English, Department of

 

Authors

Miyuki Amano

Date of this Version

2005

Document Type

Article

Citation

The George Eliot Review 36 (2005) Published by The George Eliot Fellowship, http://georgeeliot.org/

Comments

The George Eliot Review 2005 (36)

Abstract

On 20 May 1839, young Mary Ann Evans wrote to her close friend, Maria Lewis, about her 'oscillating judgment' on a religious matter: 'On no subject do I veer to all points of the compass more frequently than on the nature of the visible church. I am powerfully attracted in a certain direction but when I am about to settle there, counter assertions shake me from my position'.1 This confession foreshadows a characteristic pattern of thinking of the later George Eliot. Her keen insight enables her to grasp the validity of multiple perspectives, and at the same time prevents her from being content with one conclusion. Pursuing various possibilities, she struggles to attain a certain balance among them. When we look at George Eliot's works as a whole, we notice that she explores the different, or sometimes opposite aspects, or possibilities of an issue. Therefore, her works are in a dialogic relationship to each other, and it shows her sense of balance. This is especially apparent in the relationship between her major works and the ones that have been regarded as inferior. For example, the tragic end of Latimer in The Lifted Veil is what Maggie and Philip in The Mill on the Floss might have experienced if they had lost a belief in trust and love. The artistic and feminine sensibility of Latimer and Philip is to be developed in later major characters such as Deronda and Mordecai in Daniel Deronda. Brother Jacob is a kind of etude for Romola, in that David Faux and Tito Melema are both egoistic epicureans and have much in common. In addition, the existence of the unknown world, the West Indies, in Brother Jacob foreshadows the problem of imperialism which is treated in Daniel Deronda.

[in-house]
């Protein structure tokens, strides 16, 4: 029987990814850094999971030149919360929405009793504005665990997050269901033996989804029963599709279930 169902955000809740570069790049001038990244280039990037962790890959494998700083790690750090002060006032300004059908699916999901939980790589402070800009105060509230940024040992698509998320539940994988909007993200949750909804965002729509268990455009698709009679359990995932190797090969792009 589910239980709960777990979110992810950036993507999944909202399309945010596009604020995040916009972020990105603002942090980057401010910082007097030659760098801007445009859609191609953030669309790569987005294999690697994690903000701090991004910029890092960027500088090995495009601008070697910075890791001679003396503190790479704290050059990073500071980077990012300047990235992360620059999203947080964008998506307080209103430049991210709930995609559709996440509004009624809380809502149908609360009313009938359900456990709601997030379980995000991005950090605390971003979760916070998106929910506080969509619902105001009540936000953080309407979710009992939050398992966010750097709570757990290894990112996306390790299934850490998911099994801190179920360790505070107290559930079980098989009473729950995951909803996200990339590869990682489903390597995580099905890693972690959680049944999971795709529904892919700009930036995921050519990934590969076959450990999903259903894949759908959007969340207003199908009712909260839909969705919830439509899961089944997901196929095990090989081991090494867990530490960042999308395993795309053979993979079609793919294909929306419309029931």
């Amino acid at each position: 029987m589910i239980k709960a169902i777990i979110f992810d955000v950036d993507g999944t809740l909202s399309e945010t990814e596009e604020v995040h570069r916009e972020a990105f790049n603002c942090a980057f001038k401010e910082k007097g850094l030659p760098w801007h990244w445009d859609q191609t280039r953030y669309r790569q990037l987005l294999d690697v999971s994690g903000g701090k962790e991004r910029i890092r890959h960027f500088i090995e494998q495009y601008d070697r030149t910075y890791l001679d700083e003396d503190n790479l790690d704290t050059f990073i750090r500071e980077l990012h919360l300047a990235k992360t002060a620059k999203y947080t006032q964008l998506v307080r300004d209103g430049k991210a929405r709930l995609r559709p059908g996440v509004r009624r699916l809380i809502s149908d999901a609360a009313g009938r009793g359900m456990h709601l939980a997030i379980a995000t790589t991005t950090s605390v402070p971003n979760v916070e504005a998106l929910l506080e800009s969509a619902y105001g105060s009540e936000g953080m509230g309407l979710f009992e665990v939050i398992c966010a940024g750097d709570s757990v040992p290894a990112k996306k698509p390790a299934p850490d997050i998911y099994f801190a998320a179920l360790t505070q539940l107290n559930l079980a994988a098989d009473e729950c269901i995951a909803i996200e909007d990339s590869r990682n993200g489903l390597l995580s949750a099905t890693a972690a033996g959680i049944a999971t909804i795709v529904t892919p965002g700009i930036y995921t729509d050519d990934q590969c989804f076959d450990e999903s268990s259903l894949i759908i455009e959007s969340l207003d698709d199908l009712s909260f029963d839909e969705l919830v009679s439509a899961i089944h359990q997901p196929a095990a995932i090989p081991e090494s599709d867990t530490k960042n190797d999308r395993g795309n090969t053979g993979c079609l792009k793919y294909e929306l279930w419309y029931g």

The aim of this paper is to examine the significance of The Spanish Gypsy in relation to Daniel Deronda and Eliot's last essay-novel, Impressions ofTheophrastus Such, and tries to clarify her vision of, and hope for, the future. The poetry of Eliot, including The Spanish Gypsy, has generally been considered inferior to her novels.2 Though some critics have acknowledged its merits as a parallel text to the novels,' the importance of The Spanish Gypsy has not been fully demonstrated. The comparison of this dramatic poem with Eliot's last two novels will not only cast light on her creative process but also on what she was heading for in the final stage of her career. Here we will focus on three ideas in particular: the hereditary claim, the immortality of the soul, and the vision of the future.

The hereditary claim is the central theme of The Spanish Gypsy, which greatly excited Eliot's imagination. It is well known that she found inspiration for this work in Titian's Annunciation. According to her own explanation, she interpreted the Virgin Mary in Titian's picture as a maiden who had been chosen, 'not by any momentary arbitrariness, but as a result of foregoing hereditary conditions’. The heroine of The Spanish Gypsy, Fedalma, is created to be such a young woman. On the eve of her marriage with a Spanish noble, Don Silva, she is suddenly ordered by her father, Zarca, to become the leader of the gypsies in order to help them achieve independence. Fedalma was abducted from her gypsy parent when she was three, and reared by Silva's mother.

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